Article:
First things first: safety and sanitization. Jon’s number one rule for making sausage is to keep everything cold. If there is any down time during the process, whether you’re taking a break or whipping up another batch, keeping your meat in the refrigerator is going to prevent bacteria from growing and spreading. Keeping the meat cold will also prevent the fats from rendering, which will be useful in the grinding process. He also recommends wearing gloves during preparation, this makes for a quicker process in general and not having to be concerned with having raw meat all over your hands.

Cuts of meat: Jon’s recipe calls for brisket, pork shoulder and belly.

Seasoning: Jon’s recipe calls for: salt, ground white pepper, ground mace (the aril that covers the nutmeg seed), ground nutmeg, and marjoram. Pretty simple!

Preparation:

Step 1: cube the meat into 1- inch pieces.

Step 2: Season your meat. Seasoning meat before grinding is important because during the grinding process, the different cuts of meat and seasoning will be combined more thoroughly if they have been mixed together once already before grinding.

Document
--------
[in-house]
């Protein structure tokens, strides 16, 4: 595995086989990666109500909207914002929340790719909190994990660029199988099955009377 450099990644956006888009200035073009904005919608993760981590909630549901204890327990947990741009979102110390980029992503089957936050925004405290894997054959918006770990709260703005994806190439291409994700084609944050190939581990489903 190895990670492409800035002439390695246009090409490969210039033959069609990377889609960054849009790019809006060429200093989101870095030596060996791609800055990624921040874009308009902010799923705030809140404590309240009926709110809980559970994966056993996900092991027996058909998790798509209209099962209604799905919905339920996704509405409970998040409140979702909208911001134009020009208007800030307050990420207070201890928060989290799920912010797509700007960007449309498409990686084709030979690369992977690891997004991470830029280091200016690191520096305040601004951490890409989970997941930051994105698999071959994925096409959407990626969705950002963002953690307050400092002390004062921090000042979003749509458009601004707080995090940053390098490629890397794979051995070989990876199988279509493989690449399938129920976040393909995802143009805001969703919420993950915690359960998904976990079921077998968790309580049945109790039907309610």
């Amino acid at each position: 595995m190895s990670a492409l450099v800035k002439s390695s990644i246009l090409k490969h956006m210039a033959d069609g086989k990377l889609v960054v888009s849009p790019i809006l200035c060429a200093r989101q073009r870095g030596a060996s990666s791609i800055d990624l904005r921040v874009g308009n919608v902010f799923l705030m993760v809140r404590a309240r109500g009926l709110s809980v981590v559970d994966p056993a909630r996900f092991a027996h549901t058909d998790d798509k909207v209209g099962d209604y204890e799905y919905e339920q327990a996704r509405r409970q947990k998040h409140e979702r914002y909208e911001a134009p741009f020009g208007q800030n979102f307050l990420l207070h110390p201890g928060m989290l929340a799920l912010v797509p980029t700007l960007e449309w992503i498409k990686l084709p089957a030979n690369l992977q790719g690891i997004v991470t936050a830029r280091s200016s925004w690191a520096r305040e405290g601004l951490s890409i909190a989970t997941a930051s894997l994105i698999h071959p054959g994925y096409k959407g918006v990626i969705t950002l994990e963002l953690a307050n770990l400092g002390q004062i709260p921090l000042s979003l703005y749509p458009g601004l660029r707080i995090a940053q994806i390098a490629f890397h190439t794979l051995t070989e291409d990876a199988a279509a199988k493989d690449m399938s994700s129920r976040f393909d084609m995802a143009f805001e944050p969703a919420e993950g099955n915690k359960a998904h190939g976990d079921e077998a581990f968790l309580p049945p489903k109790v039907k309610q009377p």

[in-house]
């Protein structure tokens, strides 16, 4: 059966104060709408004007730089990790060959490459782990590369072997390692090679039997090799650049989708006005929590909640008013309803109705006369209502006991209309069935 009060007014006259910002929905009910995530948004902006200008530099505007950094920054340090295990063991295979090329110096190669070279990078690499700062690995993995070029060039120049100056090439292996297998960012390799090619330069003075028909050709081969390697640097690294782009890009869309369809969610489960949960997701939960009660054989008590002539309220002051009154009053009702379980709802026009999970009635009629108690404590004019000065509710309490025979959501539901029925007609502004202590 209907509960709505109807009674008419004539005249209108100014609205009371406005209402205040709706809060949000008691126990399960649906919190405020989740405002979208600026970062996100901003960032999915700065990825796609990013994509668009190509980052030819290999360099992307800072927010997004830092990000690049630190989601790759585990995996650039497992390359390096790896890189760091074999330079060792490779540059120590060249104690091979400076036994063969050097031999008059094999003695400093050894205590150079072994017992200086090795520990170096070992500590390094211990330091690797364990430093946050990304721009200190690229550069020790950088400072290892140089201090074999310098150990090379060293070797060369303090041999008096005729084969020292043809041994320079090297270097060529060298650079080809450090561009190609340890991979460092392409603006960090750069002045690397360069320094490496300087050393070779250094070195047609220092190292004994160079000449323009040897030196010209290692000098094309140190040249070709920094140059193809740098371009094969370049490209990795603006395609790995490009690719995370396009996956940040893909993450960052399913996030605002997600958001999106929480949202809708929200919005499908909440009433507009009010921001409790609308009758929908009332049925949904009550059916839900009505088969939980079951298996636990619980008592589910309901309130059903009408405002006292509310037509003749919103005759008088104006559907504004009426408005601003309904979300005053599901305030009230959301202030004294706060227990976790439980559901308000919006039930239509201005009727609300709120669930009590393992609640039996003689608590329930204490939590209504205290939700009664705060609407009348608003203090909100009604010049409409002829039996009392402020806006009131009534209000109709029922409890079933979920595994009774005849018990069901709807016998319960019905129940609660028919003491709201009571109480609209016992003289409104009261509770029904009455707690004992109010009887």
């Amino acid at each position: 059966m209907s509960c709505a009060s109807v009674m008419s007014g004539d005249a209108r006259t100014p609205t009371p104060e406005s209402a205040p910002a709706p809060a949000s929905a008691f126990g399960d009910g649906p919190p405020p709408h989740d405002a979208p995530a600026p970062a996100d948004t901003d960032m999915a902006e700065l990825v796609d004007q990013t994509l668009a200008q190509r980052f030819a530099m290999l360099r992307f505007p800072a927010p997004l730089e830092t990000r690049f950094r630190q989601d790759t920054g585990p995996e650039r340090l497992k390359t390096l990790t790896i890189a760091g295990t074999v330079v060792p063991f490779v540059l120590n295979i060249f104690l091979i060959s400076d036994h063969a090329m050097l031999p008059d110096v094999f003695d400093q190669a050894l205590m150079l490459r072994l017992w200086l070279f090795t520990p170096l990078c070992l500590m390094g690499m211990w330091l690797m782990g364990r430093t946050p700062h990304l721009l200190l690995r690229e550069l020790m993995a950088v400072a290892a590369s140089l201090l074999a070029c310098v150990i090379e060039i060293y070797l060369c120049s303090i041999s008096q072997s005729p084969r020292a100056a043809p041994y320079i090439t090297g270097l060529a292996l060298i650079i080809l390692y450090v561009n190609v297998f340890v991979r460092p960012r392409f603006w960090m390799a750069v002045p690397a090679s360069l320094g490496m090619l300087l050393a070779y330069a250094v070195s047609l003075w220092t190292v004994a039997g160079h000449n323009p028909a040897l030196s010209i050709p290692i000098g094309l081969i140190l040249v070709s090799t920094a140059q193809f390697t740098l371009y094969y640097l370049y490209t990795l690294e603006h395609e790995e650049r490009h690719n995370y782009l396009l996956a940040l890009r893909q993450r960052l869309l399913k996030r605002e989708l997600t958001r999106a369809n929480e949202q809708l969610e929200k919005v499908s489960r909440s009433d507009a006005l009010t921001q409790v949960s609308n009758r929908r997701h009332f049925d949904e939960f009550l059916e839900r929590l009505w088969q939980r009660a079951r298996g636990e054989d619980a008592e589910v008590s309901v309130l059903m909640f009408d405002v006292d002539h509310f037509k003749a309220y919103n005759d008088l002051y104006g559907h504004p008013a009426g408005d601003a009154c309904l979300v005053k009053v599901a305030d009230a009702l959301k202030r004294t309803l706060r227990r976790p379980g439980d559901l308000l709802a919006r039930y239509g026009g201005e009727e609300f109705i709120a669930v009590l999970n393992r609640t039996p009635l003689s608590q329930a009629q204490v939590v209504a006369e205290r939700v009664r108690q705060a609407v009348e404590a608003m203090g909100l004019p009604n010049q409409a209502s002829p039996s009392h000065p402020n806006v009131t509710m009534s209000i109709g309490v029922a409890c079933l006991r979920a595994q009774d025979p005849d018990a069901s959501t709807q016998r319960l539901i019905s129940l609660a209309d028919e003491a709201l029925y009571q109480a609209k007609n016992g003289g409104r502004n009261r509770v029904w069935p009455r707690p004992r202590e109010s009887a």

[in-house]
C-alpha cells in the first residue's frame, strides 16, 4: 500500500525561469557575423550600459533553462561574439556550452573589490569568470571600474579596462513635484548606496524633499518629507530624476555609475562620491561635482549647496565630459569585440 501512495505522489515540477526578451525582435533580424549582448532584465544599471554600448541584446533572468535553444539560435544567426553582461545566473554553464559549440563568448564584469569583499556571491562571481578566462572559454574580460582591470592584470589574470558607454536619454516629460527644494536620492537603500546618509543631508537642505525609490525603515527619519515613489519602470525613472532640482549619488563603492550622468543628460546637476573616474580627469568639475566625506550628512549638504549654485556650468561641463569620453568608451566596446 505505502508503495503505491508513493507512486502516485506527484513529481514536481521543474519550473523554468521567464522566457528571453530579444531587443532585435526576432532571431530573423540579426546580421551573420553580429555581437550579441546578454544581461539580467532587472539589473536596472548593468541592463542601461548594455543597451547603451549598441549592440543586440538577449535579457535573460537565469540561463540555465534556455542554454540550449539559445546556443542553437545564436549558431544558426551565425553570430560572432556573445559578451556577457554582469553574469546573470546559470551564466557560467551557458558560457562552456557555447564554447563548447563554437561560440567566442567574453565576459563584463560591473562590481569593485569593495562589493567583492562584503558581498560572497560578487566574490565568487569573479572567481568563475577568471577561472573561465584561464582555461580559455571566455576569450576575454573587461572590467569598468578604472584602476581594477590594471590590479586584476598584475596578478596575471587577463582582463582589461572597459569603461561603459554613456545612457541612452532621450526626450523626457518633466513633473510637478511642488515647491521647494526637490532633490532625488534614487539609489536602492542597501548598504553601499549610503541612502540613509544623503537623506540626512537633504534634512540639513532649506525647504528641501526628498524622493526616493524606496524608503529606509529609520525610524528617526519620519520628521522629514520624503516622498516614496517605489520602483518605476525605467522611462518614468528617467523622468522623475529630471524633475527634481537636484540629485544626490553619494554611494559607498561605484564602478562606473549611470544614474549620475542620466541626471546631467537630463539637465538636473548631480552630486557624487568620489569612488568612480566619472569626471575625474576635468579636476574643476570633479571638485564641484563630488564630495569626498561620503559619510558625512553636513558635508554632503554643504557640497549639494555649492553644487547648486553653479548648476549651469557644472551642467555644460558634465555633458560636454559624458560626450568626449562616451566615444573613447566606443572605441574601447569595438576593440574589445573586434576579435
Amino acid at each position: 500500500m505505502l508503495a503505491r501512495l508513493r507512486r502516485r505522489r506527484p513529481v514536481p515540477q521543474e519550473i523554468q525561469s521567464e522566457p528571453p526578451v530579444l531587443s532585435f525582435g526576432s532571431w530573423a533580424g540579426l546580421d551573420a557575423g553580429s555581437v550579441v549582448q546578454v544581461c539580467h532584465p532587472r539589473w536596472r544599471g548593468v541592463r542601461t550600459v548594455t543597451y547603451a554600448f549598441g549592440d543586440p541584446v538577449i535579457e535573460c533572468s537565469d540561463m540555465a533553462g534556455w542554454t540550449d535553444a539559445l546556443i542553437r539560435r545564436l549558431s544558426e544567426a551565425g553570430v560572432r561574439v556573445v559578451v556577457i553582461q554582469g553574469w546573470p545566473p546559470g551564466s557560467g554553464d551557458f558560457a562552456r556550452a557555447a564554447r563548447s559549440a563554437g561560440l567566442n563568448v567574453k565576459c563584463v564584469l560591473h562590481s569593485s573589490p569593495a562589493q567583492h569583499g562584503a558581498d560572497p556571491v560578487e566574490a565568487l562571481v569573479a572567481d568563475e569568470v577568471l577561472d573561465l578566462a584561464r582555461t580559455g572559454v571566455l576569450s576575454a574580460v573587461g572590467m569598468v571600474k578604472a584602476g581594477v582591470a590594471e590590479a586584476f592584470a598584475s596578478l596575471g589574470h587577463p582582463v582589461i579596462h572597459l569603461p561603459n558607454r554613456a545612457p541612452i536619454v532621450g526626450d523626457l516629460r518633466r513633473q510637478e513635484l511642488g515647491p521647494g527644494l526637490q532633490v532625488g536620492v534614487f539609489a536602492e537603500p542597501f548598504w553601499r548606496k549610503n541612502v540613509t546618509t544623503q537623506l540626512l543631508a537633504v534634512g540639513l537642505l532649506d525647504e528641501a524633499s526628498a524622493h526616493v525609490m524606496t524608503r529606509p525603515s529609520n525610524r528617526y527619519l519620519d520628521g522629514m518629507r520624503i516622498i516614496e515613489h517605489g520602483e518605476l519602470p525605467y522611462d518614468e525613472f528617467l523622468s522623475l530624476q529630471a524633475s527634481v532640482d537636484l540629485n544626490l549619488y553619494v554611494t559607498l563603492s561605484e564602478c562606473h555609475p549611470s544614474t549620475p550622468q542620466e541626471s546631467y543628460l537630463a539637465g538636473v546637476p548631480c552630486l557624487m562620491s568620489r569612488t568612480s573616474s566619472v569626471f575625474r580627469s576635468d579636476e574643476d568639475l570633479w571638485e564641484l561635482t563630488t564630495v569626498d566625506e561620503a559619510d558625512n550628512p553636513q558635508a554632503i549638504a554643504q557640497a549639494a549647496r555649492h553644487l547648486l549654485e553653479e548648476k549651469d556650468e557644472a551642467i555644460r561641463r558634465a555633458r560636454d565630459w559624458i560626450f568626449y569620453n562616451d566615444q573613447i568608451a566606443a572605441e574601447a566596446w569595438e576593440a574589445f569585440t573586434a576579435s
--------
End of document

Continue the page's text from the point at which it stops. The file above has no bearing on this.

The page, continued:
Step 3: Grind your sausage using a meat grinder twice. Next, you are ready for casing!

Chef Jon hard at work making Nuremberg sausage at the Chicago Monogram Design Center.

Chef Jon hard at work making Nuremberg sausage at the Chicago Monogram Design Center.

Casing the sausage: Jon used natural casings sourced from a local Chicago market that were packed and cured in salt. Sausage casings can be tough to find in certain areas, so you can always order good quality casings online. Before stuffing, you must soak the cured casings in water for about 30 minutes. Jon uses a countertop tool made specifically for stuffing the casings. Alternatively, collagen casings are easily found online too.

photo2

What to do with Nuremberg Sausage: Chef Jon says the best way to prepare a Nuremberg sausage is to heat it up in a frying pan with some butter, whip up (or purchase!) some sauerkraut, and serve on a toasted bun.

 Yum. Something tells me tonight’s gathering at Chef Jon’s is unbeatable!